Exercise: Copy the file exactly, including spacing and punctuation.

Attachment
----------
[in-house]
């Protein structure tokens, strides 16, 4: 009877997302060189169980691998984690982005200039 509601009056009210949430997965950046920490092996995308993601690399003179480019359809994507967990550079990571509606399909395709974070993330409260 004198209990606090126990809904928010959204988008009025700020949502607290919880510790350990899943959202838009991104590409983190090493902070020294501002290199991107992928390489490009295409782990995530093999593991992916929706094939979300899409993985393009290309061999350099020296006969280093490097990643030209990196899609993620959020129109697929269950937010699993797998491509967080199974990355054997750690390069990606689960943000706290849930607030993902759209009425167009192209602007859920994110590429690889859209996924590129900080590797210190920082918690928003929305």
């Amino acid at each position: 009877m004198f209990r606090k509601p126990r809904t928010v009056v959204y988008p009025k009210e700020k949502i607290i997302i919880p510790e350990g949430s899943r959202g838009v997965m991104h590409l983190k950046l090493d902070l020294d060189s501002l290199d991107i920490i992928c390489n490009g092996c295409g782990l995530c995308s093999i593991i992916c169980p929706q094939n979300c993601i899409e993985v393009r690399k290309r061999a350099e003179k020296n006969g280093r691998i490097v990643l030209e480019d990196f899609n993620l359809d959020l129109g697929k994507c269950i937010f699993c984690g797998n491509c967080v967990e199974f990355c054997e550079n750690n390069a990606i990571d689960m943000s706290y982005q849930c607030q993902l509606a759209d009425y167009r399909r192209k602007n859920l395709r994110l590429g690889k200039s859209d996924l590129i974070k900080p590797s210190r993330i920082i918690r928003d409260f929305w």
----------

[in-house]
């Protein structure tokens, strides 16, 4: 009877997302060189169980691998984690982005200039 509601009056009210949430997965950046920490092996995308993601690399003179480019359809994507967990550079990571509606399909395709974070993330409260 004198209990606090126990809904928010959204988008009025700020949502607290919880510790350990899943959202838009991104590409983190090493902070020294501002290199991107992928390489490009295409782990995530093999593991992916929706094939979300899409993985393009290309061999350099020296006969280093490097990643030209990196899609993620959020129109697929269950937010699993797998491509967080199974990355054997750690390069990606689960943000706290849930607030993902759209009425167009192209602007859920994110590429690889859209996924590129900080590797210190920082918690928003929305």
């Amino acid at each position: 009877m004198f209990r606090k509601p126990r809904t928010v009056v959204y988008p009025k009210e700020k949502i607290i997302i919880p510790e350990g949430s899943r959202g838009v997965m991104h590409l983190k950046l090493d902070l020294d060189s501002l290199d991107i920490i992928c390489n490009g092996c295409g782990l995530c995308s093999i593991i992916c169980p929706q094939n979300c993601i899409e993985v393009r690399k290309r061999a350099e003179k020296n006969g280093r691998i490097v990643l030209e480019d990196f899609n993620l359809d959020l129109g697929k994507c269950i937010f699993c984690g797998n491509c967080v967990e199974f990355c054997e550079n750690n390069a990606i990571d689960m943000s706290y982005q849930c607030q993902l509606a759209d009425y167009r399909r192209k602007n859920l395709r994110l590429g690889k200039s859209d996924l590129i974070k900080p590797s210190r993330i920082i918690r928003d409260f929305w």